Can you get child care allowance if you work? Almost half a million people do not benefit from DWP | Personal finance | Finance
Care allowance is paid by the Department for Work and Pensions (DWP) to people who look after someone for 35 hours a week or more. However, hundreds of thousands of Britons who are looking after someone lose £1.5billion in benefits every year, according to national charity Turn2us.
Every year, £15billion is lost in unclaimed benefits, and a significant part of that loss is due to unclaimed Carer’s Allowance.
One of the reasons people might not claim the state benefits to which they are entitled is that they don’t think they will be eligible for additional financial assistance to help them cope with the surge in coronavirus. Cost of life.
Some benefits such as Carer’s Allowance are available to working people as long as they earn below the threshold which is £128 per week after deductions and expenses.
To apply for child care allowance, people must meet the following criteria.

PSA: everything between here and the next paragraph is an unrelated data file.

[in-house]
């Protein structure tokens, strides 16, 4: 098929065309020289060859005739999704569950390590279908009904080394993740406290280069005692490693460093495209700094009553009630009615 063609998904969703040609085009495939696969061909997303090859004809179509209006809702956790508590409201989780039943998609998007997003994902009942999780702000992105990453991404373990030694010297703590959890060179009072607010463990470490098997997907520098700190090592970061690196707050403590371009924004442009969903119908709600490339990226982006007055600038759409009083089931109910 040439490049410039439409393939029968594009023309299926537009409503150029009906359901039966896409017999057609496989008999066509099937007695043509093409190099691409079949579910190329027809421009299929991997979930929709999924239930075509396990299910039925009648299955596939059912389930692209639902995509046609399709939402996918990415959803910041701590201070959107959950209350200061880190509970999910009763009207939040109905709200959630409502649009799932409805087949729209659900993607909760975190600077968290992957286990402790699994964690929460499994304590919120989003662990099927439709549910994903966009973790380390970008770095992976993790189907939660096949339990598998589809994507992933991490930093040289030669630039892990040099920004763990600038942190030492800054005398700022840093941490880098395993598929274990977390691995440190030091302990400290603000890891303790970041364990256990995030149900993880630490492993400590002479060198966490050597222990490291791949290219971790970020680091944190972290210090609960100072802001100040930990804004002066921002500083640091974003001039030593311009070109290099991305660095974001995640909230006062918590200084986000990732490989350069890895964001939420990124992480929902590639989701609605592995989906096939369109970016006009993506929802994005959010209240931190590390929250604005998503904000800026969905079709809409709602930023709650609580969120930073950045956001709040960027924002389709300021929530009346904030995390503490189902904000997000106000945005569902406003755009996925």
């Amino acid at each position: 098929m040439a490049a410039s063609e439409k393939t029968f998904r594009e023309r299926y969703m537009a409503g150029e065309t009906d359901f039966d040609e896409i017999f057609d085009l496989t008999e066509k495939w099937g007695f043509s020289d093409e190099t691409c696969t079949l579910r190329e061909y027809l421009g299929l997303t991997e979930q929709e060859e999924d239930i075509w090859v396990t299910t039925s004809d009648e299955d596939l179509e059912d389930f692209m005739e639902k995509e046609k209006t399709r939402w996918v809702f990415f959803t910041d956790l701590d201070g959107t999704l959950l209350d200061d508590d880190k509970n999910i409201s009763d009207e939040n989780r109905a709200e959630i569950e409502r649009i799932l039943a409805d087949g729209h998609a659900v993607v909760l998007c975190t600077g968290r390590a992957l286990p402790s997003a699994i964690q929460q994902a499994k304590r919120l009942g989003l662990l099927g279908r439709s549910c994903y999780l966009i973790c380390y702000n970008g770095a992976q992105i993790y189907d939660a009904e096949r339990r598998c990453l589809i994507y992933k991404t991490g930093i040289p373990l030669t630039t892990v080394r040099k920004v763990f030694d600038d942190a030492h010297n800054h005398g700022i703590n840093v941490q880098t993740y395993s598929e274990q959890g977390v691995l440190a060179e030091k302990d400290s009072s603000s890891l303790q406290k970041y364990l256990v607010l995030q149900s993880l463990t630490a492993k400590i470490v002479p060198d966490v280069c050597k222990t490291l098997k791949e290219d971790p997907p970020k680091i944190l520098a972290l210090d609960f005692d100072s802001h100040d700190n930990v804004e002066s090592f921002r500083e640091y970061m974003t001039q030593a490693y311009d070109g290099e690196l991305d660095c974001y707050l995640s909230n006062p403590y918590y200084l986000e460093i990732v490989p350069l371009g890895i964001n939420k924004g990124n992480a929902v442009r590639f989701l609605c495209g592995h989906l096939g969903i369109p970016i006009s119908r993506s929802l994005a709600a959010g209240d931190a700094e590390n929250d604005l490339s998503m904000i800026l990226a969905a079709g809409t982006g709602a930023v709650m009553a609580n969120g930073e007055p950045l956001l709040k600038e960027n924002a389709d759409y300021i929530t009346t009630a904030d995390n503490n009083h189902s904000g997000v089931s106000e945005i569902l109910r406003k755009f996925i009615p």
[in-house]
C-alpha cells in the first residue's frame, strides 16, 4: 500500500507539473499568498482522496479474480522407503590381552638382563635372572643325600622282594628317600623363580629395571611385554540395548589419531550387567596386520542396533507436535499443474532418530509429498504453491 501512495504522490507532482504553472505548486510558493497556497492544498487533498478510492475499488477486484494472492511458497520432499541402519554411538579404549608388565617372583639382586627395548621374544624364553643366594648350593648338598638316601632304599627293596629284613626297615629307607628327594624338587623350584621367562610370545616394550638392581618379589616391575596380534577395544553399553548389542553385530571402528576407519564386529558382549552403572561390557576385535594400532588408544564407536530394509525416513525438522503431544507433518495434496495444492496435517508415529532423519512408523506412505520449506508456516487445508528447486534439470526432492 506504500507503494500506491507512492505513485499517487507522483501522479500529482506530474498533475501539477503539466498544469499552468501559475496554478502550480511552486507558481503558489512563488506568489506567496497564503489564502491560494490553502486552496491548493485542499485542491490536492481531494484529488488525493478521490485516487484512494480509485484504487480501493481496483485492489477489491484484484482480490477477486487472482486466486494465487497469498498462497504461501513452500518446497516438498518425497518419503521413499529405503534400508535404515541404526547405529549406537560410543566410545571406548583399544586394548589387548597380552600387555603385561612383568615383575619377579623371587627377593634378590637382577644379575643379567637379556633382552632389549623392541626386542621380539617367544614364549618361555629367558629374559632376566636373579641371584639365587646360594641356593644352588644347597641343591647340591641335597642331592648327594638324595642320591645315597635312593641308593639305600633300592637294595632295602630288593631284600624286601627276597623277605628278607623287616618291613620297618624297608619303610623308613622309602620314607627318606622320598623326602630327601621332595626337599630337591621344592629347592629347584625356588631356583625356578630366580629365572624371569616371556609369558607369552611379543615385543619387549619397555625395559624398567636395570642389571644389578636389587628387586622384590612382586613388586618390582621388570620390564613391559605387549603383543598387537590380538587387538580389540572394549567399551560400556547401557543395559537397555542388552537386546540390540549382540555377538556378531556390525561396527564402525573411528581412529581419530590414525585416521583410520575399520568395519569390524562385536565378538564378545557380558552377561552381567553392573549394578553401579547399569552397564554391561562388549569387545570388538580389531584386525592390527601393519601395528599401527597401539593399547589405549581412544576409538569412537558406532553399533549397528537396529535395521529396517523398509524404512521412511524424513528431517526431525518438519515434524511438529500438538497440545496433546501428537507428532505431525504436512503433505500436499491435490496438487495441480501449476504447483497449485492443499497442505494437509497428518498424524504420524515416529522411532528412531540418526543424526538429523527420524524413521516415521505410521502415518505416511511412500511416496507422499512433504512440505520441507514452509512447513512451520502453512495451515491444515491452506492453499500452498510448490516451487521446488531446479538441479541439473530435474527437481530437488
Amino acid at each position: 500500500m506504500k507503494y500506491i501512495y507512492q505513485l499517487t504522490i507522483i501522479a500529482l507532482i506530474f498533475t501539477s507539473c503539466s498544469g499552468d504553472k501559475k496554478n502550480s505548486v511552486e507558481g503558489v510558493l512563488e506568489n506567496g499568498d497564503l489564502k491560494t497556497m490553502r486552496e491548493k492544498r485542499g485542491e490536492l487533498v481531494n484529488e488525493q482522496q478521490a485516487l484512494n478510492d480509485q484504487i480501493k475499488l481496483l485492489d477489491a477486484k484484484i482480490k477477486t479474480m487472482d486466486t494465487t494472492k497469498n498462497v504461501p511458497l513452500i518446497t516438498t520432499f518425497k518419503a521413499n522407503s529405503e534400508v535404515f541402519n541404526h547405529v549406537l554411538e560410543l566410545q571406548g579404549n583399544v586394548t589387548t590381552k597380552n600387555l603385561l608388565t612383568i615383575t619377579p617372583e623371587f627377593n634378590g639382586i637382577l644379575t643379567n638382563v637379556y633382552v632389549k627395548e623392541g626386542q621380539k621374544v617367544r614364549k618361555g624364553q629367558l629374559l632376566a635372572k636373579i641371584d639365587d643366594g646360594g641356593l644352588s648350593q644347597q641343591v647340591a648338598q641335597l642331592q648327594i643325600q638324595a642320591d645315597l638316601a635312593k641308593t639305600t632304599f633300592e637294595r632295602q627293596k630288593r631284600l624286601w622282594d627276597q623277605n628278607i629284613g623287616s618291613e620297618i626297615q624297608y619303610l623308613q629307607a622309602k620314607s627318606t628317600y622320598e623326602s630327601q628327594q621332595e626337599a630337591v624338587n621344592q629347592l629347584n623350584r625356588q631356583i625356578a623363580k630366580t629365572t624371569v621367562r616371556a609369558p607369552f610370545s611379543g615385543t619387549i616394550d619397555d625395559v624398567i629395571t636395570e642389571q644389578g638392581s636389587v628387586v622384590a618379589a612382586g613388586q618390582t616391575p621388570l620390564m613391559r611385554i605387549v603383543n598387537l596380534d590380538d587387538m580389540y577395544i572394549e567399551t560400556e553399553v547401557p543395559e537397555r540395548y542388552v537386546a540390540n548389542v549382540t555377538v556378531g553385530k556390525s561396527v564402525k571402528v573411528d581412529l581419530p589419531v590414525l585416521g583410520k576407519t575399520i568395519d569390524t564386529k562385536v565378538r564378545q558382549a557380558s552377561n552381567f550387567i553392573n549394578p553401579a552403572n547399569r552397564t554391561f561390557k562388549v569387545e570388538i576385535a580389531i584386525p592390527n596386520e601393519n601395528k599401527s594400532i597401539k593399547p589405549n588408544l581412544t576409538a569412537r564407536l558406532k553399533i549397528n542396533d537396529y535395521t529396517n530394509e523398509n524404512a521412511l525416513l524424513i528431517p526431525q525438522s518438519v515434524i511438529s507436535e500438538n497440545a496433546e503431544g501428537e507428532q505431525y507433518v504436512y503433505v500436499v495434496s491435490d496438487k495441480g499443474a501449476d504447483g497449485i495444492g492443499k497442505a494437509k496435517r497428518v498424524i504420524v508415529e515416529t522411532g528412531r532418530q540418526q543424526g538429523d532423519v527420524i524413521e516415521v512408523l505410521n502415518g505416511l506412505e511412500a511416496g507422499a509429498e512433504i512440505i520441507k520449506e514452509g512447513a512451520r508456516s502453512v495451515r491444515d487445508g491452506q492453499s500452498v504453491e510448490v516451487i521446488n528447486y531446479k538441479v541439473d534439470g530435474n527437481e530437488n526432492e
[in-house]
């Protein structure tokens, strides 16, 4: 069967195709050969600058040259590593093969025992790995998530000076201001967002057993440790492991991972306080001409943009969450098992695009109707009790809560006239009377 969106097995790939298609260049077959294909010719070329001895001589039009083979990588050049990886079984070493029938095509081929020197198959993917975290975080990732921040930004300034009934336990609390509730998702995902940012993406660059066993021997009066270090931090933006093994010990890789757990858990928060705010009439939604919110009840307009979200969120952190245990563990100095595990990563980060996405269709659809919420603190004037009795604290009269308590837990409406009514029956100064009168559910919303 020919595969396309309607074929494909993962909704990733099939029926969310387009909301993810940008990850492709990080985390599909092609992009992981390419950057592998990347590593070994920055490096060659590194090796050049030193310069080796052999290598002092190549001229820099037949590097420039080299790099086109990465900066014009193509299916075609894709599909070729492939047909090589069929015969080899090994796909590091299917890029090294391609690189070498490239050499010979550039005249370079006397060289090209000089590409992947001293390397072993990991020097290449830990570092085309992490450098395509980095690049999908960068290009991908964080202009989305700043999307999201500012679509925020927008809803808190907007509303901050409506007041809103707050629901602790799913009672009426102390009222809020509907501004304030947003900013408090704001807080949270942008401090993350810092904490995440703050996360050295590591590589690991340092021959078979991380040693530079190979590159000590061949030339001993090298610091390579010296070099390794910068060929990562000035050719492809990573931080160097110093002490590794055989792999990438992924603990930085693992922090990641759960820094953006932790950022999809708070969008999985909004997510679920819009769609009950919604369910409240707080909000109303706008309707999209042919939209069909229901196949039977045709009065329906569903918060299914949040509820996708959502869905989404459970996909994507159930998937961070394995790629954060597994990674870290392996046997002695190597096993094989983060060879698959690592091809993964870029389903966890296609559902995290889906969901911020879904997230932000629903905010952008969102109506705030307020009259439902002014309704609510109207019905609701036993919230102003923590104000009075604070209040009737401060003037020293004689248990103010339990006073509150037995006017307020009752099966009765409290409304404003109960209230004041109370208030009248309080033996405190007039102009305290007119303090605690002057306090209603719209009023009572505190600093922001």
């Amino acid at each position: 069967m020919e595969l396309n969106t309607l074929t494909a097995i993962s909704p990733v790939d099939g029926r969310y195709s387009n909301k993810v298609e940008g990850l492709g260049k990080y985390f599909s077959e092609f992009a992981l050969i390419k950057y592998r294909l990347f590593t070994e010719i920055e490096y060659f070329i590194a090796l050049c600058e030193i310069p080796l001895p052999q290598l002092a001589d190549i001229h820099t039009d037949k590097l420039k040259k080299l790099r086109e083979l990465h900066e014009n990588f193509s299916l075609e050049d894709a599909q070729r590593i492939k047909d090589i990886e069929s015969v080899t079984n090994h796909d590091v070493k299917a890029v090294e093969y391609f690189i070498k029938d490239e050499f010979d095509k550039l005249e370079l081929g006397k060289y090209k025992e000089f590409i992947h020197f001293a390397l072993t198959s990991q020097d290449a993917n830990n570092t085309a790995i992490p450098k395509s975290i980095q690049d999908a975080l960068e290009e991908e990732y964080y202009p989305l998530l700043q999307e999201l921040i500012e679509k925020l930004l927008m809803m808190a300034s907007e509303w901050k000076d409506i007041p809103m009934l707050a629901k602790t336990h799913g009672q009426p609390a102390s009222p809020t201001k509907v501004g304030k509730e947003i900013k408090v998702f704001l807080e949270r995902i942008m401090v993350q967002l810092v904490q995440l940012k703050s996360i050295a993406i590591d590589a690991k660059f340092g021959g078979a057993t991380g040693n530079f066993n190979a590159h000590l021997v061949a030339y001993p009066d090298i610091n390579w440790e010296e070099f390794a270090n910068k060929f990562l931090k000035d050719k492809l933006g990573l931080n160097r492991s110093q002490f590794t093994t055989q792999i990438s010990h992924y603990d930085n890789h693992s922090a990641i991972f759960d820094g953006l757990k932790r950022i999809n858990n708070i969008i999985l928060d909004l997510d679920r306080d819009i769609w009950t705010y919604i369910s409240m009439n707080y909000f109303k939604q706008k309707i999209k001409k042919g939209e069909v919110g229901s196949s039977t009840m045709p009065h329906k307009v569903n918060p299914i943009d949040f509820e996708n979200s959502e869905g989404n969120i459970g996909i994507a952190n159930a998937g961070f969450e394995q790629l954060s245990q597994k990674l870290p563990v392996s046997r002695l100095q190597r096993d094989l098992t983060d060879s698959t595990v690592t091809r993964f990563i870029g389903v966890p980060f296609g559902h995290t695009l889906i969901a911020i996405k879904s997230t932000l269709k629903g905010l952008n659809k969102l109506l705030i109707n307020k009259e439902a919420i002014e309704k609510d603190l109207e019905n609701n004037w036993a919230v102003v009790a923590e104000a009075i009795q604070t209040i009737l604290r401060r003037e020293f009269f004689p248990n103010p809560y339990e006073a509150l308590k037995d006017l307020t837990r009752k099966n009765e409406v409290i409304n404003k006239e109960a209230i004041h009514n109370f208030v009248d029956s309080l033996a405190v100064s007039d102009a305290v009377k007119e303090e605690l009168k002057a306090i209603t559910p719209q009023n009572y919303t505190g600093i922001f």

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In total, millions of people are deprived of Caregiver Allowance, Personal Independence Payments (PIP) and Attendant Allowance.
Even if the amount they receive in benefits is minimal, it could open the door to other benefits such as free prescriptions and help paying energy bills.
PIP payments are for UK residents who live with a medical condition or disability and are paid by the DWP.
The amount of PIP a person receives depends on how much their condition affects their ability to carry out daily tasks, but can be as high as £608 per month.
At the same time, the assistance allowance is paid to people who have reached retirement age and who need care due to a physical or mental disability.
Nearly three and a half million (3.4) million pensioners do not benefit from the assistance allowance which could help them meet the additional costs linked to disability.
Depending on the level of care required, claimants could receive £60 or £89.60 per week to help with their care.
In April, state benefits such as care allowance will increase by 3.1% to bring them in line with inflation.
This means carers will receive an extra £2.10 each week from the DWP, as their weekly pay will rise from £67.60 to £69.70.
However, campaigners such as Turn2Us, a poverty charity, are concerned carers are not being paid enough.
Helen Walker, chief executive of Carers UK, said: ‘Despite the rise carers are still losing working hours year on year as the increases have not kept pace with the National Living Wage or wage increases Medium.”
To apply for further government support, people can go to Gov.uk where there is a handy benefits calculator.